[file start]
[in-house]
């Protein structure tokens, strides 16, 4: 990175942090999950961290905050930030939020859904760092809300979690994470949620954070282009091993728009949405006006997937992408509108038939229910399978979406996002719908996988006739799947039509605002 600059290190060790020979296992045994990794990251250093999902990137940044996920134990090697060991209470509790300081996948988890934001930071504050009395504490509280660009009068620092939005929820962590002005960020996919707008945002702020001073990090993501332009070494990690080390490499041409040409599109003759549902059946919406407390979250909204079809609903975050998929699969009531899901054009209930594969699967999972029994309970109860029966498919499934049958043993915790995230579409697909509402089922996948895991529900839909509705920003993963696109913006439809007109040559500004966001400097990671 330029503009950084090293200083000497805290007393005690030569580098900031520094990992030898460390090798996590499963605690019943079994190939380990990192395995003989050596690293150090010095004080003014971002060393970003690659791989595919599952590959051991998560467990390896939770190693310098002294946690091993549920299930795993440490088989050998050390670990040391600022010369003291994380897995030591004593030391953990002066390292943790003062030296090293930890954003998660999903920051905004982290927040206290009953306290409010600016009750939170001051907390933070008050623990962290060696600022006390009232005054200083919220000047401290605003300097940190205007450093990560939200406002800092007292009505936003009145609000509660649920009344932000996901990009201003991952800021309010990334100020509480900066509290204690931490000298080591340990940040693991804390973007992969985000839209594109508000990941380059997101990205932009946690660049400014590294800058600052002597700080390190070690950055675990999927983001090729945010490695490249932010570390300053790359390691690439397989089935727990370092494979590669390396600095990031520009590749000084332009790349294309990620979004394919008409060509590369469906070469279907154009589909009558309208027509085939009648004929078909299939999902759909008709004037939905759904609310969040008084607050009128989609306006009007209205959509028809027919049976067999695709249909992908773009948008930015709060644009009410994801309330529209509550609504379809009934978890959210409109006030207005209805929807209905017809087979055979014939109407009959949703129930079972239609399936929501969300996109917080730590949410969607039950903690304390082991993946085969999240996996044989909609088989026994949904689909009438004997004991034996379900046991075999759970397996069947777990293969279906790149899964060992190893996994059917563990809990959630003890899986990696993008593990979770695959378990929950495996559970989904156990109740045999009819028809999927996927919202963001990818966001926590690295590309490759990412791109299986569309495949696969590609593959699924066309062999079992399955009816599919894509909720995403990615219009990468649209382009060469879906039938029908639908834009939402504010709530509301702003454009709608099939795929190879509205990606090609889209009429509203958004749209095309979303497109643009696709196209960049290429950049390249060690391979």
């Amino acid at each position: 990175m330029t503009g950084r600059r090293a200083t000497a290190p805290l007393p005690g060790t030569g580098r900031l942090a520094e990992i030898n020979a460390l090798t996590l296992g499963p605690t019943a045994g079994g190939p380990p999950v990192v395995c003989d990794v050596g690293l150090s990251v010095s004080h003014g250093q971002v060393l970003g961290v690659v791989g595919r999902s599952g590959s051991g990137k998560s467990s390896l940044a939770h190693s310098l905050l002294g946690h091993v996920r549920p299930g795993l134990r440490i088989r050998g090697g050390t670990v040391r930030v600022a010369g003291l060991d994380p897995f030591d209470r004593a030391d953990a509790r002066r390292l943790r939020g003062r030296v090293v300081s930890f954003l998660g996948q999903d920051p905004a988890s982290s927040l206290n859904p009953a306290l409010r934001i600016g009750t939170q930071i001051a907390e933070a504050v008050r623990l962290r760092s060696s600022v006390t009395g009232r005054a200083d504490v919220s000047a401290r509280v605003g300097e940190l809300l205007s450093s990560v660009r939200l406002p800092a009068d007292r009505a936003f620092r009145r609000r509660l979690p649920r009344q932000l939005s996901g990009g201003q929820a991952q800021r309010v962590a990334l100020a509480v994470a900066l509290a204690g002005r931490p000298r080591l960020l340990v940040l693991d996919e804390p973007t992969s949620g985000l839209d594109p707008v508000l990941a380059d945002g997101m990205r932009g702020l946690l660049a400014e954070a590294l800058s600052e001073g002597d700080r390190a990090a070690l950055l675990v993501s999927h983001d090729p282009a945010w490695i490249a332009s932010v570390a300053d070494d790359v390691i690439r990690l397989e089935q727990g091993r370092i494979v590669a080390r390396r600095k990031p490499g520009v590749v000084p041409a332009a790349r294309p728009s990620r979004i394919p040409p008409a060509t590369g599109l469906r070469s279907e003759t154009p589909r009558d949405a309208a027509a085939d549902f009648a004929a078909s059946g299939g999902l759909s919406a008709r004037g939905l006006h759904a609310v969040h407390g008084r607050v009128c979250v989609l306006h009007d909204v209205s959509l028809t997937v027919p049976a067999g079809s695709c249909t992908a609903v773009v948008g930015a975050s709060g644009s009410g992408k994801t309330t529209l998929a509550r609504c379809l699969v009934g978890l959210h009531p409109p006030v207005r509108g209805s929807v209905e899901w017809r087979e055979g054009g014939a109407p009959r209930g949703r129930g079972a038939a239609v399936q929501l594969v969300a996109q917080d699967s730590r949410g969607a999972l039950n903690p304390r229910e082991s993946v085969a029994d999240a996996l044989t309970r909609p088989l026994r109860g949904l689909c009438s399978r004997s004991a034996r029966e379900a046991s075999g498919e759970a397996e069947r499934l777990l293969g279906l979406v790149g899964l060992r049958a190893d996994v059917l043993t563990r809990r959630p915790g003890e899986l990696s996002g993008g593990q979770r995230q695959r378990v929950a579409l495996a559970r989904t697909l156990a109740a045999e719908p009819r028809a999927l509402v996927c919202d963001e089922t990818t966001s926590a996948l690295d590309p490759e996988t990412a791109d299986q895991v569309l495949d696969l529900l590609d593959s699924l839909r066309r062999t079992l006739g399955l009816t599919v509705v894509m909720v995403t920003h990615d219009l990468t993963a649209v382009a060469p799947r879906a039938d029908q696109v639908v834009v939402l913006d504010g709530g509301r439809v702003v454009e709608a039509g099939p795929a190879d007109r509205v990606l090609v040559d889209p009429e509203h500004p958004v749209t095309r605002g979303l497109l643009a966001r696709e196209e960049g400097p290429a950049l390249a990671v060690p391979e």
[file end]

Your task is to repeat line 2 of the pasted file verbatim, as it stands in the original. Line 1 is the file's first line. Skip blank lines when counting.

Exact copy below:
């Protein structure tokens, strides 16, 4: 990175942090999950961290905050930030939020859904760092809300979690994470949620954070282009091993728009949405006006997937992408509108038939229910399978979406996002719908996988006739799947039509605002 600059290190060790020979296992045994990794990251250093999902990137940044996920134990090697060991209470509790300081996948988890934001930071504050009395504490509280660009009068620092939005929820962590002005960020996919707008945002702020001073990090993501332009070494990690080390490499041409040409599109003759549902059946919406407390979250909204079809609903975050998929699969009531899901054009209930594969699967999972029994309970109860029966498919499934049958043993915790995230579409697909509402089922996948895991529900839909509705920003993963696109913006439809007109040559500004966001400097990671 330029503009950084090293200083000497805290007393005690030569580098900031520094990992030898460390090798996590499963605690019943079994190939380990990192395995003989050596690293150090010095004080003014971002060393970003690659791989595919599952590959051991998560467990390896939770190693310098002294946690091993549920299930795993440490088989050998050390670990040391600022010369003291994380897995030591004593030391953990002066390292943790003062030296090293930890954003998660999903920051905004982290927040206290009953306290409010600016009750939170001051907390933070008050623990962290060696600022006390009232005054200083919220000047401290605003300097940190205007450093990560939200406002800092007292009505936003009145609000509660649920009344932000996901990009201003991952800021309010990334100020509480900066509290204690931490000298080591340990940040693991804390973007992969985000839209594109508000990941380059997101990205932009946690660049400014590294800058600052002597700080390190070690950055675990999927983001090729945010490695490249932010570390300053790359390691690439397989089935727990370092494979590669390396600095990031520009590749000084332009790349294309990620979004394919008409060509590369469906070469279907154009589909009558309208027509085939009648004929078909299939999902759909008709004037939905759904609310969040008084607050009128989609306006009007209205959509028809027919049976067999695709249909992908773009948008930015709060644009009410994801309330529209509550609504379809009934978890959210409109006030207005209805929807209905017809087979055979014939109407009959949703129930079972239609399936929501969300996109917080730590949410969607039950903690304390082991993946085969999240996996044989909609088989026994949904689909009438004997004991034996379900046991075999759970397996069947777990293969279906790149899964060992190893996994059917563990809990959630003890899986990696993008593990979770695959378990929950495996559970989904156990109740045999009819028809999927996927919202963001990818966001926590690295590309490759990412791109299986569309495949696969590609593959699924066309062999079992399955009816599919894509909720995403990615219009990468649209382009060469879906039938029908639908834009939402504010709530509301702003454009709608099939795929190879509205990606090609889209009429509203958004749209095309979303497109643009696709196209960049290429950049390249060690391979």